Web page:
Tragically, it perhaps goes without saying therefore that these kinds of crimes did not magically vanish after the ‘tearoom’ busts. Only three days after Howell entered his guilty plea in court, a case with noteworthy similarities occurred again in Mansfield.  On Sunday November 14 1965, 22-year-old Lester Eubanks attempted to rape 14 year-old Mary Ellen Deener who was on her way to the local Laundromat. Like Howell, Eubanks had a history of criminal activity: he had assaulted a 12-year-old girl when he was 16, and had been released on bond for assault with intent to rape at the time of Deener’s death. She was shot in the right side of her chest, and then in the abdomen, but in a curious allusion to the Howell’s murder, Eubanks returned to the body after he had shot her and smashed Deener’s head in with a brick. It may only be coincidence and nothing more than a failed attempt to conceal her identity, but considering the Deener murder occurred during a period when local interest in the Howell case had been regenerated, there is enough evidence to at least raise some suspicions that Eubanks may have to some degree returned to attack Deener with a brick as some kind of subconscious (or even conscious) allusion to Howell. This is, of course, just speculation, and shall no doubt remain as such: while Eubanks was convicted on May 25 1966 for first-degree murder while perpetrating a rape, he escaped from prison on December 7, 1973. As of January 2010, the FBI is still offering a reward of up to $10,000 USD for information leading to his arrest.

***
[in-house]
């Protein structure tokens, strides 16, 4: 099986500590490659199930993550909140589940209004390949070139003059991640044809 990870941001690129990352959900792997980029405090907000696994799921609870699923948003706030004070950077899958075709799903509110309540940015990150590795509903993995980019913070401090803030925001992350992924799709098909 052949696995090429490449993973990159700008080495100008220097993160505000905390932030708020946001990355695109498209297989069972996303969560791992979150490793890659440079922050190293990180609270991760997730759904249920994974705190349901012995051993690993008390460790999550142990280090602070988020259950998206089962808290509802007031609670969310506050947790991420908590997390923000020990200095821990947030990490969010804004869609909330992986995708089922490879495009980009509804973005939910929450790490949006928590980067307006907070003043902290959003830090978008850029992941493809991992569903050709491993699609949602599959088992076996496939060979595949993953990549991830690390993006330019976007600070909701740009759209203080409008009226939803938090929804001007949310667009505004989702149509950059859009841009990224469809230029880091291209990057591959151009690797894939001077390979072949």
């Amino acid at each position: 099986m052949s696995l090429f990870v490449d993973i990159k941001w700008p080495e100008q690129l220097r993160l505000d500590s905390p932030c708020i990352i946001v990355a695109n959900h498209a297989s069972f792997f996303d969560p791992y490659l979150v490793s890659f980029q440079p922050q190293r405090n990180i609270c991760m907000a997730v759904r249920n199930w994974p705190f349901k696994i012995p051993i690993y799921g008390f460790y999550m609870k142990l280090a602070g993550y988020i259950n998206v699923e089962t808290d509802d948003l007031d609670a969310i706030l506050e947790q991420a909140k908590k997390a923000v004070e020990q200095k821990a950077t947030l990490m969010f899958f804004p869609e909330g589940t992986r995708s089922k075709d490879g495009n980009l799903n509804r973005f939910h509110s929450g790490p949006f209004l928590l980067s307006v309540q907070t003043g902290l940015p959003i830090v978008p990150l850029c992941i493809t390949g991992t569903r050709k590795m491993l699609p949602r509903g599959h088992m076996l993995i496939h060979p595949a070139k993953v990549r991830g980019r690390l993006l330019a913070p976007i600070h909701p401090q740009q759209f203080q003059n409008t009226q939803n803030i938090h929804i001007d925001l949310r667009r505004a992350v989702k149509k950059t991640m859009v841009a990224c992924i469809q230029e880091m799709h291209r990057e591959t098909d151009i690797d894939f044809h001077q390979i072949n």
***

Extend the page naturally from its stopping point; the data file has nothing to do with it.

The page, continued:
Butler, John P. The Best Suit in Town: A Generation of Cops. Royal Palm Press: Charlotte Harbor, 2001.

“Bodies of Two Girls Found In Creek; Suspect Murder.” Mansfield News-Journal 24 June 1962: 1.

Constable, George. “Parents of Slain Girls Recall Day of Brutal Murder.” Mansfield News-Journal 6 November 1965: 1, 13.

Gaynor, Donn. “Youth, 18, Admits Beating, Kicking 2 Girls to Death.” Mansfield News-Journal. 25 June 1962: 1-2.

Herek, Dr Gregory. “Facts About Homosexuality and Child Molestation.” 1997-2009. 11 January 2010. <;.

“Howell Arrest Debated.” Mansfield News-Journal 10 November 1965: 1-2.

“Howell Could Get Parole in 30 Years.” Mansfield News-Journal 12 November

“Howell Enters Innocent Plea.” Mansfield News-Journal 26 June 1962: 1-2.

“Howell Remains Calm.” Mansfield News-Journal 6 November 1965: 1, 13.

“Howell in Special Jail Cell.” Mansfield News-Journal 27 June 1962: 1-2.

“Larson Blames Ohio Juvenile Authorities.” Mansfield News-Journal 12 November 1965: 1-2.

“Man Saw Howell, 2 Girls.” Mansfield News-Journal 8 November 1965: 1-2.

“Murderer of 2 Girls Dead in Columbus.” Mansfield News-Journal 10 July 1977.

“Sparring Continues in Trial.” Mansfield News-Journal 11 November 1965: 1-2.